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Regulators found that Apple deliberately put competitors at a disadvantage by forcing them to use its proprietary in-app payment technology, allowing the iPhone maker to take a cut on all transactions. They also determined that Apple explicitly prohibited app developers from informing users of alternative ways to pay for subscriptions and services, effectively blocking competitors from offering lower prices to iOS users.

Monday’s ruling could potentially force Apple to further loosen its app distribution policies, which the company has already begun modifying, albeit grudgingly, in recent years amid a steady drumbeat of regulatory action and legal challenges on both sides of the Atlantic.

Spurred by antitrust investigations and a high-profile lawsuit by the maker of the popular video game Fortnite, Apple last year began allowing some apps like Spotify, Netflix and e-book platforms like Amazon’s Kindle to redirect their customers to external websites to pay for subscriptions.

Apple has also been compelled to allow third-party payment processors in apps in certain countries like the Netherlands, paving the way for users to potentially avoid the tech giant’s onerous commissions. In a 2021 settlement with Japanese regulators, Apple opened its systems up to allow certain apps like Netflix to point users to an external website to set up and manage accounts.

But authorities in Brussels said the changes did not go far enough, arguing that Apple continued to impose unfair restrictions that put competitors at a disadvantage. They also bemoaned the fact that most mobile web browsers on iOS devices are barred from installing external payment processors, ensuring that in-app purchases remained firmly in control of Apple’s proprietary systems.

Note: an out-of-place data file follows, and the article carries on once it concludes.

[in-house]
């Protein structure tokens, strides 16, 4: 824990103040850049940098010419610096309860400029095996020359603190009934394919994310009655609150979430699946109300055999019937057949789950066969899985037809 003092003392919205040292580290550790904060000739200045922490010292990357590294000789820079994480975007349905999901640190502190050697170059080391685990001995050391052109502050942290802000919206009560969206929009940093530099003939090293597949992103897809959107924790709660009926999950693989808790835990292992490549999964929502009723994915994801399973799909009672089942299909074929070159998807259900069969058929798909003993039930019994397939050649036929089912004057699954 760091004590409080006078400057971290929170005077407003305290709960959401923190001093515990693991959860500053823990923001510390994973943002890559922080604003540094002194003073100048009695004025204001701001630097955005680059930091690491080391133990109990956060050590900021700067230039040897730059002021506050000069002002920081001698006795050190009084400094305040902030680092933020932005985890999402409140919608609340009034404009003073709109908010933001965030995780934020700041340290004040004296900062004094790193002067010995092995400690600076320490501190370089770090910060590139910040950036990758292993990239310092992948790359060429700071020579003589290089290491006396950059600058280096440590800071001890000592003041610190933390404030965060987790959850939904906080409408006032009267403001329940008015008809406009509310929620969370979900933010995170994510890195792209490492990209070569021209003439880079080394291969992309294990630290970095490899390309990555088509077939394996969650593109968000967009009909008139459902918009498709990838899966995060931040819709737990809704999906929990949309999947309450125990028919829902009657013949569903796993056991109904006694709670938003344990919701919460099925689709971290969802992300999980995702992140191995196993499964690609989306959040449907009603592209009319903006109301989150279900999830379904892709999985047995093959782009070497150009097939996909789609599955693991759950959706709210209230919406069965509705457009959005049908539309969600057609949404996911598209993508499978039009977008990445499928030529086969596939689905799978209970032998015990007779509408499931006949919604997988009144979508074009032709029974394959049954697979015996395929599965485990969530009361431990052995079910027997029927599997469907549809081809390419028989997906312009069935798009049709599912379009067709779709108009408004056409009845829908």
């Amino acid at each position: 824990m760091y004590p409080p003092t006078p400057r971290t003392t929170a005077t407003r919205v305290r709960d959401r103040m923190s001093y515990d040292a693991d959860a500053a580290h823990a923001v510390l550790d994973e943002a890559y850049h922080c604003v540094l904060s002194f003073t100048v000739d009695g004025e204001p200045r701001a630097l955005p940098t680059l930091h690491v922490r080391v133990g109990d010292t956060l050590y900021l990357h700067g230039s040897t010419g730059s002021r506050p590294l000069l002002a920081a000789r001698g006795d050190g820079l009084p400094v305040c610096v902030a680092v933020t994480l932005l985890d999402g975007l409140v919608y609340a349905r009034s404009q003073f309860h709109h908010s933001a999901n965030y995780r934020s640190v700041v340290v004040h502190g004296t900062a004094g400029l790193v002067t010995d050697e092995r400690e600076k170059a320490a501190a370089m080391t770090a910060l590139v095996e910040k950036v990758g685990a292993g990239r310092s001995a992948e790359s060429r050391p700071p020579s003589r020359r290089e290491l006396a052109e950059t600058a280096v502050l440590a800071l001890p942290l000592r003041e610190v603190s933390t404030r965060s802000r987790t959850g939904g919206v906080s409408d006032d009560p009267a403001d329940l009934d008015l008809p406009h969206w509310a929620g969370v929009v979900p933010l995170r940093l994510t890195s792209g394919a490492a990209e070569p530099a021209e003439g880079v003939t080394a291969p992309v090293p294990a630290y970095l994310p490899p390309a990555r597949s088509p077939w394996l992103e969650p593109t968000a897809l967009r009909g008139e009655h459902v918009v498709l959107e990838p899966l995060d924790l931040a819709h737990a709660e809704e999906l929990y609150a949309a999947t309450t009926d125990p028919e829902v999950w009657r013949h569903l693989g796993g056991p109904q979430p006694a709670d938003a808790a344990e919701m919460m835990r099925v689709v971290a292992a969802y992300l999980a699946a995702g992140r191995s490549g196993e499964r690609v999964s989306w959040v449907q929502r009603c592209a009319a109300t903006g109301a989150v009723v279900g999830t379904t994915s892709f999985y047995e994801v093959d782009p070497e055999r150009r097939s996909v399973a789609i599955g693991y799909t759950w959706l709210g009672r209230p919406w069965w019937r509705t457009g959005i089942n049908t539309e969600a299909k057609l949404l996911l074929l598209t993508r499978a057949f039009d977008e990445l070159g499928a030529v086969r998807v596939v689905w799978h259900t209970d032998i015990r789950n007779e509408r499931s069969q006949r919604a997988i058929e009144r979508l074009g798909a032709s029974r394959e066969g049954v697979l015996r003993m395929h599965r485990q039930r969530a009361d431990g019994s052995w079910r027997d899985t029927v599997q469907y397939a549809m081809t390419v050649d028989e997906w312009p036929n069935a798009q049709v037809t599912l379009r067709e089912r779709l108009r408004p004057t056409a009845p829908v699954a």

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The European Commission has accused Apple of flouting EU antitrust laws since 2018 and edged closer to bringing formal charges in 2021. Apple can appeal the ruling to the European Court of Justice, Europe’s highest legal authority.

Critics contend that the commission’s case against Apple could serve as a template for similar charges related to gaming consoles and other walled gardens that give tech platforms effective gatekeeping control over which apps reach consumers.

The ruling will undoubtedly embolden competitors and critics who have alleged that Apple takes a cut not just from apps that offer a service, such as music streaming, but from a broad array of apps delivering digital content.

The decision comes amid a flurry of regulatory activity in Brussels aimed at restraining the power of Big Tech giants like Apple, Google, Facebook and Amazon that have reshaped the global economy.

Last year, European lawmakers passed the Digital Markets Act, a sweeping new tech antitrust law aimed at preventing the biggest tech companies from abusing their dominance. Under the law, some of the largest tech companies face heightened scrutiny and stiff penalties for anti-competitive practices.

While the latest case deals primarily with Apple’s app store policies in Europe, separate investigations are examining the company’s dominance in mobile advertising and Apple Pay, among other services.

Mezhar Alee
Mezhar Alee
Mezhar Alee is a prolific author who provides commentary and analysis on business, finance, politics, sports, and current events on his website Opportuneist. With over a decade of experience in journalism and blogging, Mezhar aims to deliver well-researched insights and thought-provoking perspectives on important local and global issues in society.